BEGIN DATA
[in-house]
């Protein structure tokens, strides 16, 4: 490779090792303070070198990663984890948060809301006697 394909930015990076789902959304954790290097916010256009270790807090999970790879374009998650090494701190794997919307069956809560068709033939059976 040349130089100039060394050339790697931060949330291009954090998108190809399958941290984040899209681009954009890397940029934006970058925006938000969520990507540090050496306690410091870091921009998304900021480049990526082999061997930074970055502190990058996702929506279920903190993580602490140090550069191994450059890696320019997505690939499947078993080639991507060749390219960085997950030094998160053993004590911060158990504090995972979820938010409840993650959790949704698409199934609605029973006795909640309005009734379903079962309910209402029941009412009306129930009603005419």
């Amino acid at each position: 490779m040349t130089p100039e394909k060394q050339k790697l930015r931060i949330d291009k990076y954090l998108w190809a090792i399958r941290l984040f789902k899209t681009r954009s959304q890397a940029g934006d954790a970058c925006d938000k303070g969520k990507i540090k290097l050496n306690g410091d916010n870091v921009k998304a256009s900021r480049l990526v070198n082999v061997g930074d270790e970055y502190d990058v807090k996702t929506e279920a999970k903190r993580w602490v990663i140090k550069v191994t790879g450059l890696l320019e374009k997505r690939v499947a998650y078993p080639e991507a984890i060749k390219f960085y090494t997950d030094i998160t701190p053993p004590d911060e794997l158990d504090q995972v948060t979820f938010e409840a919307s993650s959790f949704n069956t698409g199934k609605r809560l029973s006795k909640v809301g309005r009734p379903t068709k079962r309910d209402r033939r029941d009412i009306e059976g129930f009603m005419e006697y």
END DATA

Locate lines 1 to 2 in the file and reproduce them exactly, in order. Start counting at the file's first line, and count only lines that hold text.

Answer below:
[in-house]
């Protein structure tokens, strides 16, 4: 490779090792303070070198990663984890948060809301006697 394909930015990076789902959304954790290097916010256009270790807090999970790879374009998650090494701190794997919307069956809560068709033939059976 040349130089100039060394050339790697931060949330291009954090998108190809399958941290984040899209681009954009890397940029934006970058925006938000969520990507540090050496306690410091870091921009998304900021480049990526082999061997930074970055502190990058996702929506279920903190993580602490140090550069191994450059890696320019997505690939499947078993080639991507060749390219960085997950030094998160053993004590911060158990504090995972979820938010409840993650959790949704698409199934609605029973006795909640309005009734379903079962309910209402029941009412009306129930009603005419």